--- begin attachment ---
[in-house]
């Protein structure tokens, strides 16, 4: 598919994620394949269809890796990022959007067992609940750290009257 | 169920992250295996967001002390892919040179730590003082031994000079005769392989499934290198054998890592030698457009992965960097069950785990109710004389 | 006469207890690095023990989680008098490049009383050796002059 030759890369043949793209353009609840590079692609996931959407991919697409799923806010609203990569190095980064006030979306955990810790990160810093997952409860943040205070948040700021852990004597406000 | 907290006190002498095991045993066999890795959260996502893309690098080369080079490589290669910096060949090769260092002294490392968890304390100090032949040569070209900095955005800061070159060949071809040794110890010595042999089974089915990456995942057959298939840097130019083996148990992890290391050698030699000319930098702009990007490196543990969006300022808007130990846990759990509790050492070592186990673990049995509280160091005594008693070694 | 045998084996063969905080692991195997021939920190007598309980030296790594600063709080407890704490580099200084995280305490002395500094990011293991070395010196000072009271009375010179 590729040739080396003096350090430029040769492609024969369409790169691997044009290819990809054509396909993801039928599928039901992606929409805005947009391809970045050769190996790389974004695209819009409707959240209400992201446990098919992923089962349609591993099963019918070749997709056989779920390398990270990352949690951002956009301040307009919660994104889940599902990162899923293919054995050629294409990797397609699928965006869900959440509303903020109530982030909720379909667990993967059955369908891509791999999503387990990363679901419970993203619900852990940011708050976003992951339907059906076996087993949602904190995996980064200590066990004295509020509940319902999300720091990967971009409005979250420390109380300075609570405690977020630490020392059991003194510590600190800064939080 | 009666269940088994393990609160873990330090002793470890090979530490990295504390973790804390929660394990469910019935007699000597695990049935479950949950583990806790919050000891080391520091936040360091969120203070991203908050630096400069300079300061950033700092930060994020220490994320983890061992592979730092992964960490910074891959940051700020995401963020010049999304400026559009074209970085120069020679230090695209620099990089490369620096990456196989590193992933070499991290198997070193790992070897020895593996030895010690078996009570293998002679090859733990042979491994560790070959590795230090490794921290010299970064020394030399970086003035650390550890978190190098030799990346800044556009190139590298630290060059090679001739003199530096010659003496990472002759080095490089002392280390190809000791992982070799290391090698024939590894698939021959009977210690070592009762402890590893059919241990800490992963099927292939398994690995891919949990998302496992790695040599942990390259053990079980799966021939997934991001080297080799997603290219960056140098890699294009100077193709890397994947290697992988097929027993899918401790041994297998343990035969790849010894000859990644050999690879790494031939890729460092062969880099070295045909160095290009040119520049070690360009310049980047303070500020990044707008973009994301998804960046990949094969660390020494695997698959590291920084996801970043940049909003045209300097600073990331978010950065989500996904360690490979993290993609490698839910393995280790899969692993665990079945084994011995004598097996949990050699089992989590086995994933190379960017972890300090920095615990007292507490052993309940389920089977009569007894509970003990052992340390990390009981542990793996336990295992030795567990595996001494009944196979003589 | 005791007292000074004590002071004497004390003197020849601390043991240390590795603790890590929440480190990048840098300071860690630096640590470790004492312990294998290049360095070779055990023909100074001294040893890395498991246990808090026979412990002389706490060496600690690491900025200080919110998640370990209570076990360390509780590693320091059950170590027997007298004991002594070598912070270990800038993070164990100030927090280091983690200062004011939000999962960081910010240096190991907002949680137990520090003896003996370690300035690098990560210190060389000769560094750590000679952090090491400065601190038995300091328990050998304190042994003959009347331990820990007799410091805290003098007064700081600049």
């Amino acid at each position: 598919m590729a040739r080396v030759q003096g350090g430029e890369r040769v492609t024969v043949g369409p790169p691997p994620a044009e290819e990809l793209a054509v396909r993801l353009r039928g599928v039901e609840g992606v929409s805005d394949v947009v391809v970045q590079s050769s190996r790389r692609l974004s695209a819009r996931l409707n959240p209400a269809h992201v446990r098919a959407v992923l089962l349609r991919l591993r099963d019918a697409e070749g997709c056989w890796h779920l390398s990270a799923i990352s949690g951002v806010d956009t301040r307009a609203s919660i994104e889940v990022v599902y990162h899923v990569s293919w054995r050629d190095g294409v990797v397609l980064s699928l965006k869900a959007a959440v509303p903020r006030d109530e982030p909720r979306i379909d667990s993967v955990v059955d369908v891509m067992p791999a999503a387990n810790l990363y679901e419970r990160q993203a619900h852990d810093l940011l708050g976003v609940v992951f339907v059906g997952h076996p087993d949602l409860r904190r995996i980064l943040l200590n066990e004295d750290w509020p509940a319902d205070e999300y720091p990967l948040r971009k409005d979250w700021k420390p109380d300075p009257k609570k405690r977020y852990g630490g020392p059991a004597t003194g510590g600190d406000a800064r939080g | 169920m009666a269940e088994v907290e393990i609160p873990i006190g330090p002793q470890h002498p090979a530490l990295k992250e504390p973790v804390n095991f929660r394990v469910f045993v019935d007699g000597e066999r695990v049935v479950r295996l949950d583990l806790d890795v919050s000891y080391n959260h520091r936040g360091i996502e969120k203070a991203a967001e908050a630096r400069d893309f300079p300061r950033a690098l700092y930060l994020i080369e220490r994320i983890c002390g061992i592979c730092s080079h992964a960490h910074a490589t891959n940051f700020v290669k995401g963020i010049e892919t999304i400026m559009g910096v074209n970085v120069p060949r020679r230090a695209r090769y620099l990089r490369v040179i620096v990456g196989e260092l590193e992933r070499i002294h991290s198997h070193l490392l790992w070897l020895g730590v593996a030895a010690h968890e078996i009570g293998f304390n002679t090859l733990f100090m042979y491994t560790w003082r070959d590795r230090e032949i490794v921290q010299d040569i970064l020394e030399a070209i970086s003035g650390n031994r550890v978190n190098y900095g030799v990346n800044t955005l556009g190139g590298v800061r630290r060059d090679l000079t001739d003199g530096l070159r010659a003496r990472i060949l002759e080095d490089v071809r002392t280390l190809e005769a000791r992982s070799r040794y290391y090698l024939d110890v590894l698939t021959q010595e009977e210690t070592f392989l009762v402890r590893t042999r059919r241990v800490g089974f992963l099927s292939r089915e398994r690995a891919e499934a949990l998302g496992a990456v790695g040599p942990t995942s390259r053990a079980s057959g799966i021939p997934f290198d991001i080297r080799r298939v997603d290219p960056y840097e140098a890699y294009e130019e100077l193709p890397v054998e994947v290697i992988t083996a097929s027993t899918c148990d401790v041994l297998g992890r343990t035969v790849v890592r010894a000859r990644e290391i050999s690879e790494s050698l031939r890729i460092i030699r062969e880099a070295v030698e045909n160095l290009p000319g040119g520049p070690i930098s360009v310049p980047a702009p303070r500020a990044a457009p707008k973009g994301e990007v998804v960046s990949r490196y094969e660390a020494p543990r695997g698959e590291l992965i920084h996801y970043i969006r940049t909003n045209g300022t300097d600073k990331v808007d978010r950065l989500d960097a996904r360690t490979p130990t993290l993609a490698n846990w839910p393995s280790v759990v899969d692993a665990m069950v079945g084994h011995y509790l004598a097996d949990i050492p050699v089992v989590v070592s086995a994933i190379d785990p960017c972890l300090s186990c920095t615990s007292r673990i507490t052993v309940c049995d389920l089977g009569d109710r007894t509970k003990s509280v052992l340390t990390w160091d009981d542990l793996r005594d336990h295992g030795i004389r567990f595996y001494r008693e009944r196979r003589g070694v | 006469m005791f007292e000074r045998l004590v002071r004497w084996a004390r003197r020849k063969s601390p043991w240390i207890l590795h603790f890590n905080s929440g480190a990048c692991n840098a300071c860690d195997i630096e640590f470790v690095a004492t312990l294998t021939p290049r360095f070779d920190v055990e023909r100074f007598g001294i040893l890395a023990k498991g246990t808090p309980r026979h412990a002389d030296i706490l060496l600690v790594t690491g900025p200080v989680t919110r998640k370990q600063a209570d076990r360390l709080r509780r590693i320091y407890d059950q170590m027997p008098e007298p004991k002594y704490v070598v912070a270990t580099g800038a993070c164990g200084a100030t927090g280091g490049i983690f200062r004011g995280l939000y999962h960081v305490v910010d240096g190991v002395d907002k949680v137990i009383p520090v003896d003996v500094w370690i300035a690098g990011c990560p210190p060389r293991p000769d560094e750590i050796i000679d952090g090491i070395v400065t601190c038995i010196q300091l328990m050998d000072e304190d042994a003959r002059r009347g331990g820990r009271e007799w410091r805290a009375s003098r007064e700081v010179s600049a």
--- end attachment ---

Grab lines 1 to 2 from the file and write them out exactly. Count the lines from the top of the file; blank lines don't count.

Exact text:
[in-house]
């Protein structure tokens, strides 16, 4: 598919994620394949269809890796990022959007067992609940750290009257 | 169920992250295996967001002390892919040179730590003082031994000079005769392989499934290198054998890592030698457009992965960097069950785990109710004389 | 006469207890690095023990989680008098490049009383050796002059 030759890369043949793209353009609840590079692609996931959407991919697409799923806010609203990569190095980064006030979306955990810790990160810093997952409860943040205070948040700021852990004597406000 | 907290006190002498095991045993066999890795959260996502893309690098080369080079490589290669910096060949090769260092002294490392968890304390100090032949040569070209900095955005800061070159060949071809040794110890010595042999089974089915990456995942057959298939840097130019083996148990992890290391050698030699000319930098702009990007490196543990969006300022808007130990846990759990509790050492070592186990673990049995509280160091005594008693070694 | 045998084996063969905080692991195997021939920190007598309980030296790594600063709080407890704490580099200084995280305490002395500094990011293991070395010196000072009271009375010179 590729040739080396003096350090430029040769492609024969369409790169691997044009290819990809054509396909993801039928599928039901992606929409805005947009391809970045050769190996790389974004695209819009409707959240209400992201446990098919992923089962349609591993099963019918070749997709056989779920390398990270990352949690951002956009301040307009919660994104889940599902990162899923293919054995050629294409990797397609699928965006869900959440509303903020109530982030909720379909667990993967059955369908891509791999999503387990990363679901419970993203619900852990940011708050976003992951339907059906076996087993949602904190995996980064200590066990004295509020509940319902999300720091990967971009409005979250420390109380300075609570405690977020630490020392059991003194510590600190800064939080 | 009666269940088994393990609160873990330090002793470890090979530490990295504390973790804390929660394990469910019935007699000597695990049935479950949950583990806790919050000891080391520091936040360091969120203070991203908050630096400069300079300061950033700092930060994020220490994320983890061992592979730092992964960490910074891959940051700020995401963020010049999304400026559009074209970085120069020679230090695209620099990089490369620096990456196989590193992933070499991290198997070193790992070897020895593996030895010690078996009570293998002679090859733990042979491994560790070959590795230090490794921290010299970064020394030399970086003035650390550890978190190098030799990346800044556009190139590298630290060059090679001739003199530096010659003496990472002759080095490089002392280390190809000791992982070799290391090698024939590894698939021959009977210690070592009762402890590893059919241990800490992963099927292939398994690995891919949990998302496992790695040599942990390259053990079980799966021939997934991001080297080799997603290219960056140098890699294009100077193709890397994947290697992988097929027993899918401790041994297998343990035969790849010894000859990644050999690879790494031939890729460092062969880099070295045909160095290009040119520049070690360009310049980047303070500020990044707008973009994301998804960046990949094969660390020494695997698959590291920084996801970043940049909003045209300097600073990331978010950065989500996904360690490979993290993609490698839910393995280790899969692993665990079945084994011995004598097996949990050699089992989590086995994933190379960017972890300090920095615990007292507490052993309940389920089977009569007894509970003990052992340390990390009981542990793996336990295992030795567990595996001494009944196979003589 | 005791007292000074004590002071004497004390003197020849601390043991240390590795603790890590929440480190990048840098300071860690630096640590470790004492312990294998290049360095070779055990023909100074001294040893890395498991246990808090026979412990002389706490060496600690690491900025200080919110998640370990209570076990360390509780590693320091059950170590027997007298004991002594070598912070270990800038993070164990100030927090280091983690200062004011939000999962960081910010240096190991907002949680137990520090003896003996370690300035690098990560210190060389000769560094750590000679952090090491400065601190038995300091328990050998304190042994003959009347331990820990007799410091805290003098007064700081600049």